Linkages between the South and East Asian Monsoon Water Vapor Transport during Boreal Summer

Yong Liu Center for Monsoon System Research, Institute of Atmospheric Physics, Chinese Academy of Sciences, and Joint Center for Global Change Studies, Beijing, China

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Ronghui Huang Center for Monsoon System Research, Institute of Atmospheric Physics, Chinese Academy of Sciences, and Institute of Earth Sciences, University of Chinese Academy of Sciences, and State Key Laboratory of Numerical Modeling for Atmospheric Sciences and Geophysical Fluid Dynamics, Institute of Atmospheric Physics, Chinese Academy of Sciences, Beijing, China

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Abstract

This study provides a water vapor transport (WVT) perspective on the linkages between the South Asian and East Asian summer monsoons (SASM and EASM) and indicates two robustly coupled modes of the vertical integrated WVT (VIWVT) over the two monsoons that accounts for above 90% of the total squared covariance fraction. The first coupled mode [singular value decomposition mode 1 (SVD1 mode)] depicts a meridional linkage between the meridional dipole VIWVT anomalies over both the SASM and EASM, while the second coupled mode (SVD2 mode) illustrates a zonal connection of an anomalous cyclonic/anticyclonic VIWVT over the SASM and a zonal wavelike VIWVT over the EASM. The SVD1 mode is linked through the anomalous subtropical high over the western North Pacific (WNPSH) and is primarily associated with the transition phase of El Niño/La Niña (ENSO) and simultaneous Indian Ocean basin mode (IOBM) SST warming/cooling. The meridional connection of the VIWVT in the SVD1 mode experienced a clear intensification since the late 1970s that may be attributed to the strengthened impacts of the ENSO/IOBM on the EASM and SASM after the late 1970s. The SVD2 mode is connected by the circumglobal teleconnection (CGT) pattern and related to the developing phase of ENSO and summer North Atlantic tripole (NAT) SST anomalies. The zonal VIWVT connection in SVD2 mode is strongly modulated by the SASM–CGT connections and reveals significant weakening since the late 1970s but reintensifies after the early 1990s. This may be associated with the weakened ENSO–SASM relationship after the late 1970s and interdecadal decreasing of the all Indian summer rainfall since the early 1990s.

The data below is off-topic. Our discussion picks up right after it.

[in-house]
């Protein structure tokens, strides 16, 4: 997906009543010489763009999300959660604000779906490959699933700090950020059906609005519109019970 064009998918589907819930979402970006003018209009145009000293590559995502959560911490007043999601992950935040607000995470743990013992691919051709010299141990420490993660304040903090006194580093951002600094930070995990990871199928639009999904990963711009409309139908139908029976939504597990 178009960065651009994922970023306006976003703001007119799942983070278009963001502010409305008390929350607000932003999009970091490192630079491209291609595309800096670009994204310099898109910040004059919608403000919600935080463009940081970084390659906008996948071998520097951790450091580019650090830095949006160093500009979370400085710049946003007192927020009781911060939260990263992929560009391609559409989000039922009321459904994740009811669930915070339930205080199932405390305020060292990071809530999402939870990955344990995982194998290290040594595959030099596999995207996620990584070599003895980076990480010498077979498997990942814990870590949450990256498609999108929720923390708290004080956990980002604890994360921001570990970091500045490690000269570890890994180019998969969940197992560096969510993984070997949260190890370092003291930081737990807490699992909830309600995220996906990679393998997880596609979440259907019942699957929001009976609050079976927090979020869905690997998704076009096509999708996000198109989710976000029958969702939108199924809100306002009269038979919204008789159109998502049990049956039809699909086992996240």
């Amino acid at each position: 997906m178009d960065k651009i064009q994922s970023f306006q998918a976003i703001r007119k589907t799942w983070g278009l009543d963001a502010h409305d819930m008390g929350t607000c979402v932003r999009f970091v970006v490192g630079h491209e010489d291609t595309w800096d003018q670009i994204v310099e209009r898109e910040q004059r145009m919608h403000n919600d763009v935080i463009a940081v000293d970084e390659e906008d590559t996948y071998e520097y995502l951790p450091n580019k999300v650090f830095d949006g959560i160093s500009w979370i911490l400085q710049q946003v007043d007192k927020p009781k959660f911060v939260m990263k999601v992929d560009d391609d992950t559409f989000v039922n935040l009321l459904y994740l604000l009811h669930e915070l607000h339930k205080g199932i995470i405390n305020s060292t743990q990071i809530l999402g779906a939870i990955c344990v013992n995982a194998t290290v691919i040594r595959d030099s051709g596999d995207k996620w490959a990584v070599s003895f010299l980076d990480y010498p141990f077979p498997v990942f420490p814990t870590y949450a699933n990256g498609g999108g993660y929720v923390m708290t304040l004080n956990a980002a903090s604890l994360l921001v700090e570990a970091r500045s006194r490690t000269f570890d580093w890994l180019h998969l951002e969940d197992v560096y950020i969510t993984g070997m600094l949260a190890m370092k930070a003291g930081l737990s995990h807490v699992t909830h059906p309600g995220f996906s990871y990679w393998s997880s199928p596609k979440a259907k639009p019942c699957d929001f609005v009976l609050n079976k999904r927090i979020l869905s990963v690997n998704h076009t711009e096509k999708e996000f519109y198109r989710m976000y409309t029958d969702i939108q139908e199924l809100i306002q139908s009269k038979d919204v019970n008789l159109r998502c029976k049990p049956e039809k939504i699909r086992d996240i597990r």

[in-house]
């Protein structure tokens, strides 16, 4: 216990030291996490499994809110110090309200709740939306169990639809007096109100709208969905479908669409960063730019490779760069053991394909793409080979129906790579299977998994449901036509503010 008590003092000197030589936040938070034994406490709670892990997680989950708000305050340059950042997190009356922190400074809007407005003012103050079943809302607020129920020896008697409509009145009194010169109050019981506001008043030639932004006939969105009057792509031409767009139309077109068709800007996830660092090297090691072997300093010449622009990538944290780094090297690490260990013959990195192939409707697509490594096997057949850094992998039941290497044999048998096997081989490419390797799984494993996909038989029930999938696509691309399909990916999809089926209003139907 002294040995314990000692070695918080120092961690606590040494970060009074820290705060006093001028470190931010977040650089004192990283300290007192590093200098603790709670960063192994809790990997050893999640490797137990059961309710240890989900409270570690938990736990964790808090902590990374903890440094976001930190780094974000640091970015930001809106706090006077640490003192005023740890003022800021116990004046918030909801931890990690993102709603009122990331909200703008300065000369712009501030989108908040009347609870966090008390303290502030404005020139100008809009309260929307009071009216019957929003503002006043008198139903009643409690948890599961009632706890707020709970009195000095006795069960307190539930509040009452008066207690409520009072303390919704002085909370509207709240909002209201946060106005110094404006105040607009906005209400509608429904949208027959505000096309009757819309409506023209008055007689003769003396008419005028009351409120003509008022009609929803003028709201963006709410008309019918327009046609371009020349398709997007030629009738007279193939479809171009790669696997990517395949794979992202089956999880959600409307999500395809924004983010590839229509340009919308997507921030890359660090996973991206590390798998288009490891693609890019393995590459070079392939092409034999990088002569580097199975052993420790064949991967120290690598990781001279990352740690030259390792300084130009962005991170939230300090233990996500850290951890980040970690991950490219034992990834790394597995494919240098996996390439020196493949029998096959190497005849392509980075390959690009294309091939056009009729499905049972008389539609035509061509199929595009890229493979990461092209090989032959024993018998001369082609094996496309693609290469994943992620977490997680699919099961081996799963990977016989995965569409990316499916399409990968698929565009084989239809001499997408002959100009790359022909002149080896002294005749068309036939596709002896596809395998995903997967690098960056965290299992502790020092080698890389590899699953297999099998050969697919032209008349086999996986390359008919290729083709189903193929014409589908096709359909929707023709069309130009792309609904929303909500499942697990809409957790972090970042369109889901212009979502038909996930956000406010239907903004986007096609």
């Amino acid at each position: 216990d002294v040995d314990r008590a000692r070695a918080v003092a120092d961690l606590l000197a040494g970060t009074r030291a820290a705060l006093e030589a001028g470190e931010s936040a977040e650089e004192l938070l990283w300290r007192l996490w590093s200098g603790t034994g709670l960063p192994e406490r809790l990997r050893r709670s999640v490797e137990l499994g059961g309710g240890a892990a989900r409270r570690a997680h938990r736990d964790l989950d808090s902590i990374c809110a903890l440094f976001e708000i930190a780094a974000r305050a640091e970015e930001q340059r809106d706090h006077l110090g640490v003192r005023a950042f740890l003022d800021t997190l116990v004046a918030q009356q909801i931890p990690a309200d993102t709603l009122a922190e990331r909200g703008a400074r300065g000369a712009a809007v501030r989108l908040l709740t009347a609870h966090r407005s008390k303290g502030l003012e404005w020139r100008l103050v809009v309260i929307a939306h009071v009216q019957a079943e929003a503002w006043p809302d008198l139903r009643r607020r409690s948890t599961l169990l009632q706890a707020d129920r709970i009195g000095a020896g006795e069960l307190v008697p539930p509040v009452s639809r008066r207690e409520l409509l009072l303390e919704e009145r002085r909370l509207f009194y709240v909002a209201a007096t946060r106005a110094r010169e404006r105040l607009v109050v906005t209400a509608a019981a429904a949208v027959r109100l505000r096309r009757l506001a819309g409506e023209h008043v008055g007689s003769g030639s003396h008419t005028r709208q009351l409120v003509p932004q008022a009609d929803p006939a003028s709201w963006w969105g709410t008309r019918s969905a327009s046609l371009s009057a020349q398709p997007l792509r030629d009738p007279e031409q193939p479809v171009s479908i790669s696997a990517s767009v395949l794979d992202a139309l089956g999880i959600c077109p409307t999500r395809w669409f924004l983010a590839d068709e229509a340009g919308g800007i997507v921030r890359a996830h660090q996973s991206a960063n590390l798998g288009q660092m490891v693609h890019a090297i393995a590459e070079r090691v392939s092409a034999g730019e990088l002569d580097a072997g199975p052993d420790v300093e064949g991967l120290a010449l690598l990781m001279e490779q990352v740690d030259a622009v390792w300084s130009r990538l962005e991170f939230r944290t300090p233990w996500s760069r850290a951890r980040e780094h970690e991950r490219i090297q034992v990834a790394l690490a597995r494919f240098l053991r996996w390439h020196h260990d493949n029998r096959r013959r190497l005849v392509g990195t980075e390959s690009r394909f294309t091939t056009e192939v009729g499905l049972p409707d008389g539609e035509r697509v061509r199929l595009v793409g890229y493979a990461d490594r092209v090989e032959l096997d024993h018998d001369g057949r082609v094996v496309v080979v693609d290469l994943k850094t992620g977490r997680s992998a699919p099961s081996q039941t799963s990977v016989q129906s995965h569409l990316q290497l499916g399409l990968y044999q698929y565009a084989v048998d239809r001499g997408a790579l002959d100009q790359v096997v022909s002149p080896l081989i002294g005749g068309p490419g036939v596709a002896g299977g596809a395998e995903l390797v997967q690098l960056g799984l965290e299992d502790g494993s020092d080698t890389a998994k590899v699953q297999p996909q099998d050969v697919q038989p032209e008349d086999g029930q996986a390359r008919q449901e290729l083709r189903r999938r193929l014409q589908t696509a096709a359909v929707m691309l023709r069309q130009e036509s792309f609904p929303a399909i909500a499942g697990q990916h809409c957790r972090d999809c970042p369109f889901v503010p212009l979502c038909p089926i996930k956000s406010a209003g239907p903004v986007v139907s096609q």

Supplemental information related to this paper is available at the Journals Online website: https://doi.org/10.1175/JCLI-D-18-0498.s1.

© 2019 American Meteorological Society. For information regarding reuse of this content and general copyright information, consult the AMS Copyright Policy (www.ametsoc.org/PUBSReuseLicenses).

Publisher’s Note: This article was revised on 1 July 2019 to correct the first author’s name, which was mistakenly reversed when originally published.

Corresponding author: Yong Liu, liuyong@mail.iap.ac.cn

Abstract

This study provides a water vapor transport (WVT) perspective on the linkages between the South Asian and East Asian summer monsoons (SASM and EASM) and indicates two robustly coupled modes of the vertical integrated WVT (VIWVT) over the two monsoons that accounts for above 90% of the total squared covariance fraction. The first coupled mode [singular value decomposition mode 1 (SVD1 mode)] depicts a meridional linkage between the meridional dipole VIWVT anomalies over both the SASM and EASM, while the second coupled mode (SVD2 mode) illustrates a zonal connection of an anomalous cyclonic/anticyclonic VIWVT over the SASM and a zonal wavelike VIWVT over the EASM. The SVD1 mode is linked through the anomalous subtropical high over the western North Pacific (WNPSH) and is primarily associated with the transition phase of El Niño/La Niña (ENSO) and simultaneous Indian Ocean basin mode (IOBM) SST warming/cooling. The meridional connection of the VIWVT in the SVD1 mode experienced a clear intensification since the late 1970s that may be attributed to the strengthened impacts of the ENSO/IOBM on the EASM and SASM after the late 1970s. The SVD2 mode is connected by the circumglobal teleconnection (CGT) pattern and related to the developing phase of ENSO and summer North Atlantic tripole (NAT) SST anomalies. The zonal VIWVT connection in SVD2 mode is strongly modulated by the SASM–CGT connections and reveals significant weakening since the late 1970s but reintensifies after the early 1990s. This may be associated with the weakened ENSO–SASM relationship after the late 1970s and interdecadal decreasing of the all Indian summer rainfall since the early 1990s.

Supplemental information related to this paper is available at the Journals Online website: https://doi.org/10.1175/JCLI-D-18-0498.s1.

© 2019 American Meteorological Society. For information regarding reuse of this content and general copyright information, consult the AMS Copyright Policy (www.ametsoc.org/PUBSReuseLicenses).

Publisher’s Note: This article was revised on 1 July 2019 to correct the first author’s name, which was mistakenly reversed when originally published.

Corresponding author: Yong Liu, liuyong@mail.iap.ac.cn

1. Introduction